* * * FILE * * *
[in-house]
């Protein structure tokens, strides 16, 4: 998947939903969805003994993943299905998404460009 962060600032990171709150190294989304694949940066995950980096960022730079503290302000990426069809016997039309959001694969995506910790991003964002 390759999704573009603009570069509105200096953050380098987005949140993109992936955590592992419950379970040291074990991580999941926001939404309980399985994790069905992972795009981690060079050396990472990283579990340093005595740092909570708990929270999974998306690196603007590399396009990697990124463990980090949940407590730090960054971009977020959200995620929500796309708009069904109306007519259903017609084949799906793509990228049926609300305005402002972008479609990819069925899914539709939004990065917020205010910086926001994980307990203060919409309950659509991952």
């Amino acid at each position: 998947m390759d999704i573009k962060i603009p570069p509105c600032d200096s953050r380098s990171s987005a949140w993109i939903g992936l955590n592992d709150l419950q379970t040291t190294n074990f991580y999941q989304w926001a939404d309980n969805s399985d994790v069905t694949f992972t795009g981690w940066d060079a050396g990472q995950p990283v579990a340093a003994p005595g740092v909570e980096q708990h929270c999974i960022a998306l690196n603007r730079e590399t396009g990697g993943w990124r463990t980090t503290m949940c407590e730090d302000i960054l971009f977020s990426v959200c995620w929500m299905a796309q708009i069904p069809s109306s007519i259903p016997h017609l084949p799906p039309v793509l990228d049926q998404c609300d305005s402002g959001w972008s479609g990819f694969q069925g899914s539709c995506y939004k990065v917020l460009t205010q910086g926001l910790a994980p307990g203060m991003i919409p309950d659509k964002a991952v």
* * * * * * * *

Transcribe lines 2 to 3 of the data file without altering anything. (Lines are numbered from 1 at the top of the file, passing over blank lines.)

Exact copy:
């Protein structure tokens, strides 16, 4: 998947939903969805003994993943299905998404460009 962060600032990171709150190294989304694949940066995950980096960022730079503290302000990426069809016997039309959001694969995506910790991003964002 390759999704573009603009570069509105200096953050380098987005949140993109992936955590592992419950379970040291074990991580999941926001939404309980399985994790069905992972795009981690060079050396990472990283579990340093005595740092909570708990929270999974998306690196603007590399396009990697990124463990980090949940407590730090960054971009977020959200995620929500796309708009069904109306007519259903017609084949799906793509990228049926609300305005402002972008479609990819069925899914539709939004990065917020205010910086926001994980307990203060919409309950659509991952």
């Amino acid at each position: 998947m390759d999704i573009k962060i603009p570069p509105c600032d200096s953050r380098s990171s987005a949140w993109i939903g992936l955590n592992d709150l419950q379970t040291t190294n074990f991580y999941q989304w926001a939404d309980n969805s399985d994790v069905t694949f992972t795009g981690w940066d060079a050396g990472q995950p990283v579990a340093a003994p005595g740092v909570e980096q708990h929270c999974i960022a998306l690196n603007r730079e590399t396009g990697g993943w990124r463990t980090t503290m949940c407590e730090d302000i960054l971009f977020s990426v959200c995620w929500m299905a796309q708009i069904p069809s109306s007519i259903p016997h017609l084949p799906p039309v793509l990228d049926q998404c609300d305005s402002g959001w972008s479609g990819f694969q069925g899914s539709c995506y939004k990065v917020l460009t205010q910086g926001l910790a994980p307990g203060m991003i919409p309950d659509k964002a991952v």